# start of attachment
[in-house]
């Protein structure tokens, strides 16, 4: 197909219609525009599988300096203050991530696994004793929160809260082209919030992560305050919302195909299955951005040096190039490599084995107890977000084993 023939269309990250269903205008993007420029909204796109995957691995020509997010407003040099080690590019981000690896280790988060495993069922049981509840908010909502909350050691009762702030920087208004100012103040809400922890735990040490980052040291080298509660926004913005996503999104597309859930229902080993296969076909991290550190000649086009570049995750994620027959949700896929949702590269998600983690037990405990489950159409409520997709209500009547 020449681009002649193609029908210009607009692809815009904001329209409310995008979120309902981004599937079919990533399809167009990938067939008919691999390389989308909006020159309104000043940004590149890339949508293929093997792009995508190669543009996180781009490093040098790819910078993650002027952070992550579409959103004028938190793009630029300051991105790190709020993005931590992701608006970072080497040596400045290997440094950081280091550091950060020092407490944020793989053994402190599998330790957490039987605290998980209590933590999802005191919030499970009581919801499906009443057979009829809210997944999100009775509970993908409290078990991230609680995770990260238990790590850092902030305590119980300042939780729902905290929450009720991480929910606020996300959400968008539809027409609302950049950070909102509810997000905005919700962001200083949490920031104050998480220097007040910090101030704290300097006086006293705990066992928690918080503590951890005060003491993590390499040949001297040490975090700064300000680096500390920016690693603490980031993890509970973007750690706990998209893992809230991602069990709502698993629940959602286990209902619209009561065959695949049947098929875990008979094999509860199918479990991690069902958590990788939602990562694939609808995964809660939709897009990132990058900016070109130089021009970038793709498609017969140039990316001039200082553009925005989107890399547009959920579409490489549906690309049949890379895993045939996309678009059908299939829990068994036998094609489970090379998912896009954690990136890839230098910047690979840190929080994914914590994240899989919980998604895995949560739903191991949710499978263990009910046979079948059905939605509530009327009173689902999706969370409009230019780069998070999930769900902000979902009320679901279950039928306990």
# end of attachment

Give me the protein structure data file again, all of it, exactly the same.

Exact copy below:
[in-house]
């Protein structure tokens, strides 16, 4: 197909219609525009599988300096203050991530696994004793929160809260082209919030992560305050919302195909299955951005040096190039490599084995107890977000084993 023939269309990250269903205008993007420029909204796109995957691995020509997010407003040099080690590019981000690896280790988060495993069922049981509840908010909502909350050691009762702030920087208004100012103040809400922890735990040490980052040291080298509660926004913005996503999104597309859930229902080993296969076909991290550190000649086009570049995750994620027959949700896929949702590269998600983690037990405990489950159409409520997709209500009547 020449681009002649193609029908210009607009692809815009904001329209409310995008979120309902981004599937079919990533399809167009990938067939008919691999390389989308909006020159309104000043940004590149890339949508293929093997792009995508190669543009996180781009490093040098790819910078993650002027952070992550579409959103004028938190793009630029300051991105790190709020993005931590992701608006970072080497040596400045290997440094950081280091550091950060020092407490944020793989053994402190599998330790957490039987605290998980209590933590999802005191919030499970009581919801499906009443057979009829809210997944999100009775509970993908409290078990991230609680995770990260238990790590850092902030305590119980300042939780729902905290929450009720991480929910606020996300959400968008539809027409609302950049950070909102509810997000905005919700962001200083949490920031104050998480220097007040910090101030704290300097006086006293705990066992928690918080503590951890005060003491993590390499040949001297040490975090700064300000680096500390920016690693603490980031993890509970973007750690706990998209893992809230991602069990709502698993629940959602286990209902619209009561065959695949049947098929875990008979094999509860199918479990991690069902958590990788939602990562694939609808995964809660939709897009990132990058900016070109130089021009970038793709498609017969140039990316001039200082553009925005989107890399547009959920579409490489549906690309049949890379895993045939996309678009059908299939829990068994036998094609489970090379998912896009954690990136890839230098910047690979840190929080994914914590994240899989919980998604895995949560739903191991949710499978263990009910046979079948059905939605509530009327009173689902999706969370409009230019780069998070999930769900902000979902009320679901279950039928306990």